News

Organ Festival and Conference All-Bach Concert

8:30 p.m. Jacques van Oortmerssen, professor of organ at the Amsterdam Conservatory, performs an all-J. S. Bach program at Anabel Taylor Chapel. All festival events are free and open to the public, but concerts require tickets. Please call the music department (607-255-4097) to reserve.

Sustainable Wood

Most of the organ’s wood is quarter-sawn domestic white oak, from the Ohio River Valley. But Chris Lowe, case builder, couldn’t find quarter sawn white oak domestically that was long enough for the 18-foot long petal tower frames or for the main big timbers by the keyboard. He finally found the right oak from a … Continue reading “Sustainable Wood”

Organ Debuts to Lavish Praise

Audience members heaped lavish praise on Cornell’s new baroque organ at its debut public performances on November 21, using words like “phenomenal” and “fantastic” to describe the experience. Hedvig Lockwood, a local resident, called the concert “thrilling,” adding, “I found things happening in my spine.” “It’s a fantastically exciting organ and three brilliant organists. It … Continue reading “Organ Debuts to Lavish Praise”

CU Music Unveils Organ

Cornell’s new baroque organ will be unveiled on Sunday, November 21, with its first public performances, at 3 PM and 5:30 PM in Anabel Taylor Chapel. (Note that all tickets for both concerts have now been given out; no more tickets are available.) The concerts open with university organists Annette Richards and David Yearsley playing … Continue reading “CU Music Unveils Organ”

History Comes Alive

“When I first heard Cornell’s new baroque organ played, I got goose bumps because history really does come alive in this extraordinary project,” writes Leslie A. Adelson, Professor of German Studies and Director of the Institute for German Cultural Studies at Cornell’s College of Arts and Sciences. “For the study of German culture it offers … Continue reading “History Comes Alive”

Why Cornell?

“A great university deserves to have a really great organ,” says Annette Richards, university organist and project manager. Although Cornell had a number of organs already, it lacked an instrument of the style and scope appropriate to the music of the noted German organist composers of the 17th and 18th centuries. “There was no great … Continue reading “Why Cornell?”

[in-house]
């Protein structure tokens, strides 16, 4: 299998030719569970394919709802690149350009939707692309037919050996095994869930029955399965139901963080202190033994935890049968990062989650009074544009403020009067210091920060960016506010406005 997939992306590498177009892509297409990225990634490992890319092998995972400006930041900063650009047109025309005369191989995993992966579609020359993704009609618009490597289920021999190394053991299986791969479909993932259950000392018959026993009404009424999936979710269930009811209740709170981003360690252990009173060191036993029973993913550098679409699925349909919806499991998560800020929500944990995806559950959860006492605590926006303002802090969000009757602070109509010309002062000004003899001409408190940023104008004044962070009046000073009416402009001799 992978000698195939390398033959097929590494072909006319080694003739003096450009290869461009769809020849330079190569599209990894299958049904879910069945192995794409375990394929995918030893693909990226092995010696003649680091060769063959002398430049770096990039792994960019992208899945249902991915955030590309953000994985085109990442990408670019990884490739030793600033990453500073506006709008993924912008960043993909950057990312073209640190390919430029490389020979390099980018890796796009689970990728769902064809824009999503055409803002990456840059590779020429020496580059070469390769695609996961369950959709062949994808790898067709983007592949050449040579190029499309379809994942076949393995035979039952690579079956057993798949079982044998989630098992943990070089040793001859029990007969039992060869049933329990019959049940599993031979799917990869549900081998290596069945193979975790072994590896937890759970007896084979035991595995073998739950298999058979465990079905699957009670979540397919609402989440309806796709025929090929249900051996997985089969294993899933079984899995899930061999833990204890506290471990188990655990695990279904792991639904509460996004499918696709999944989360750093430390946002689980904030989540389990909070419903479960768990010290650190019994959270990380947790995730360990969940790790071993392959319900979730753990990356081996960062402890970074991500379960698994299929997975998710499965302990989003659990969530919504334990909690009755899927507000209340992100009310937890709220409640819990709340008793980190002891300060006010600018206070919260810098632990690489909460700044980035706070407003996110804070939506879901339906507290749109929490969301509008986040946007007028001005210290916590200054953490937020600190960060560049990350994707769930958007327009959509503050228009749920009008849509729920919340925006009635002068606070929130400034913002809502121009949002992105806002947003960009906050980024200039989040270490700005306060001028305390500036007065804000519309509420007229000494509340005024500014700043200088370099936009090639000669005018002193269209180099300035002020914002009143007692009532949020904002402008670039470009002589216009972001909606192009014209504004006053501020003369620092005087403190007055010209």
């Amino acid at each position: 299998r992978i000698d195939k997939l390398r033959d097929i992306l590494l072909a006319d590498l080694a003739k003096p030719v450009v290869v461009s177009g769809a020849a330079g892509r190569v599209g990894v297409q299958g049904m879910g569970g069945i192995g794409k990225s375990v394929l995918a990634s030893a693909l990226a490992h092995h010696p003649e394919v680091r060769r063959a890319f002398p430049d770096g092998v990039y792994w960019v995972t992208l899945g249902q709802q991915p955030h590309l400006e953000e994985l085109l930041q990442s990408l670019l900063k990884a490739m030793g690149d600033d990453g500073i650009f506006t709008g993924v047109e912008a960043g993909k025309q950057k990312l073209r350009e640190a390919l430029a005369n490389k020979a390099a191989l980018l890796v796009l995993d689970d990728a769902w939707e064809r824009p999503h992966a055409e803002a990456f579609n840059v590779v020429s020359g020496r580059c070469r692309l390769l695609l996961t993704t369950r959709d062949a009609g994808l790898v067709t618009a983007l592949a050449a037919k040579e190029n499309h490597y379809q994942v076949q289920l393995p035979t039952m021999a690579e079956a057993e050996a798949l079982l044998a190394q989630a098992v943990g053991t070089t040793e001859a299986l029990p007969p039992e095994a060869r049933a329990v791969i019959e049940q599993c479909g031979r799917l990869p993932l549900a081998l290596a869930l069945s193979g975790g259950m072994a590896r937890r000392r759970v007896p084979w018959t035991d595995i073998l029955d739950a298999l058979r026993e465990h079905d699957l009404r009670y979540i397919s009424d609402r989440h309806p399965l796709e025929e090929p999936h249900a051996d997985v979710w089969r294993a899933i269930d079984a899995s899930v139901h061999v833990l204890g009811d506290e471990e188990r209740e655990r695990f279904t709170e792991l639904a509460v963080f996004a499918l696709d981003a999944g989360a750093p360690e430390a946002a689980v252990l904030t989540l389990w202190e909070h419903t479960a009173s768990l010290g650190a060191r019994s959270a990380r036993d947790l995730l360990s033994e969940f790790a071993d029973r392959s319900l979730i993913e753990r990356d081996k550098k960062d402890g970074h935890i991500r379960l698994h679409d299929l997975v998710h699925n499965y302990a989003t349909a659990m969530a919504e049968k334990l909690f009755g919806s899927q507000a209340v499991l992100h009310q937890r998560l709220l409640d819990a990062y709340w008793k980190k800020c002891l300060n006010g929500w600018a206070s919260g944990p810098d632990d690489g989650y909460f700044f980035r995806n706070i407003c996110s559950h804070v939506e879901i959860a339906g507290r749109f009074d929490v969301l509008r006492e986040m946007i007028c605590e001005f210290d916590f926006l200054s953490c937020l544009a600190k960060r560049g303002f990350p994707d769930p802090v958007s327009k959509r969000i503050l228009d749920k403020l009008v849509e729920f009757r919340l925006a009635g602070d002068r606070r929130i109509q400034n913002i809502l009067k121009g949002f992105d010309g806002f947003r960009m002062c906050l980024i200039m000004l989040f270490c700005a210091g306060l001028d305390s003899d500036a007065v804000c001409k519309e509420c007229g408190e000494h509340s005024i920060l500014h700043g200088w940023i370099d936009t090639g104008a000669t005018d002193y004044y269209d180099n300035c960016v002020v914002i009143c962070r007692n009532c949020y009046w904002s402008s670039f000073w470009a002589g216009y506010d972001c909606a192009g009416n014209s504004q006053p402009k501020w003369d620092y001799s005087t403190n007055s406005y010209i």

Voicing the Organ

Voicing the organ–giving each pipe the correct volume and timbre and ensuring that it responds correctly to the pressure and speed of the performer’s touch–will take about half a year, says Munetaka Yokota, organ designer, builder, and pipe voicer. Although Yokota took into account the acoustics of Anabel Taylor Chapel when he designed the organ, … Continue reading “Voicing the Organ”

Story Behind the Tonal Design

The Cornell organists wanted to build an instrument appropriate to the music of Johann Sebastian Bach, but also to the great repertoire of older music that he had encountered during his youth. A difficult request, says designer Munetaka Yokota, because Bach had a strong connection to organs for most of his life. So you could … Continue reading “Story Behind the Tonal Design”

How the Pieces Came Together

Around the same time in 2001 that Annette Richards, university organist, began thinking about a baroque organ for Cornell, the Goteborg Organ Art Center (GOArt) at the University of Gothenburg, Sweden, celebrated the first results of their recently-founded organ research workshop with the completion of a large 17th-century north German-style organ. “We began to hatch … Continue reading “How the Pieces Came Together”

Building a Case

The organ case was created by local cabinet maker Christopher Lowe, who’d never before created anything of this magnitude. “It was a challenge just to get my mind around the scale of it at first,” says Lowe. “But I realized there was nothing that I didn’t know how to do, I just had to be … Continue reading “Building a Case”